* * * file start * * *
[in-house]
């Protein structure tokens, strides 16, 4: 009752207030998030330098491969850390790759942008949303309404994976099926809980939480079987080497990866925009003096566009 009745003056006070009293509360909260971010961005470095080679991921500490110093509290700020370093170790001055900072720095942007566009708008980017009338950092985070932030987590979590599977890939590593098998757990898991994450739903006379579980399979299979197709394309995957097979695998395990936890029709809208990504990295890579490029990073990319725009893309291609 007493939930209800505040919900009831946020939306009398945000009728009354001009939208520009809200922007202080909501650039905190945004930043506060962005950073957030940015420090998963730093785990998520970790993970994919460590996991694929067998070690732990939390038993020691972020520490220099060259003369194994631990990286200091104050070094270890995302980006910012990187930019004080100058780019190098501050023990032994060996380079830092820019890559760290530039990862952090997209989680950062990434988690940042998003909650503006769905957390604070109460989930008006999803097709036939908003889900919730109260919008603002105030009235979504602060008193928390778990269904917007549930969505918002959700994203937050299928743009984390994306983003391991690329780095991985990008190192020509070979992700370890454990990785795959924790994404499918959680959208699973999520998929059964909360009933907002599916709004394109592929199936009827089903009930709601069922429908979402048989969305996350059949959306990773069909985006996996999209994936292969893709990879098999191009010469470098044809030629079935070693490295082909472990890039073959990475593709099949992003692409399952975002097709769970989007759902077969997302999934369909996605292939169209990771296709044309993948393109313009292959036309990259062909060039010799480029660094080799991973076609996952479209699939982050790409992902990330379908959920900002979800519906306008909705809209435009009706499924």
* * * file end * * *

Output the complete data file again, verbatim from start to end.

[in-house]
């Protein structure tokens, strides 16, 4: 009752207030998030330098491969850390790759942008949303309404994976099926809980939480079987080497990866925009003096566009 009745003056006070009293509360909260971010961005470095080679991921500490110093509290700020370093170790001055900072720095942007566009708008980017009338950092985070932030987590979590599977890939590593098998757990898991994450739903006379579980399979299979197709394309995957097979695998395990936890029709809208990504990295890579490029990073990319725009893309291609 007493939930209800505040919900009831946020939306009398945000009728009354001009939208520009809200922007202080909501650039905190945004930043506060962005950073957030940015420090998963730093785990998520970790993970994919460590996991694929067998070690732990939390038993020691972020520490220099060259003369194994631990990286200091104050070094270890995302980006910012990187930019004080100058780019190098501050023990032994060996380079830092820019890559760290530039990862952090997209989680950062990434988690940042998003909650503006769905957390604070109460989930008006999803097709036939908003889900919730109260919008603002105030009235979504602060008193928390778990269904917007549930969505918002959700994203937050299928743009984390994306983003391991690329780095991985990008190192020509070979992700370890454990990785795959924790994404499918959680959208699973999520998929059964909360009933907002599916709004394109592929199936009827089903009930709601069922429908979402048989969305996350059949959306990773069909985006996996999209994936292969893709990879098999191009010469470098044809030629079935070693490295082909472990890039073959990475593709099949992003692409399952975002097709769970989007759902077969997302999934369909996605292939169209990771296709044309993948393109313009292959036309990259062909060039010799480029660094080799991973076609996952479209699939982050790409992902990330379908959920900002979800519906306008909705809209435009009706499924």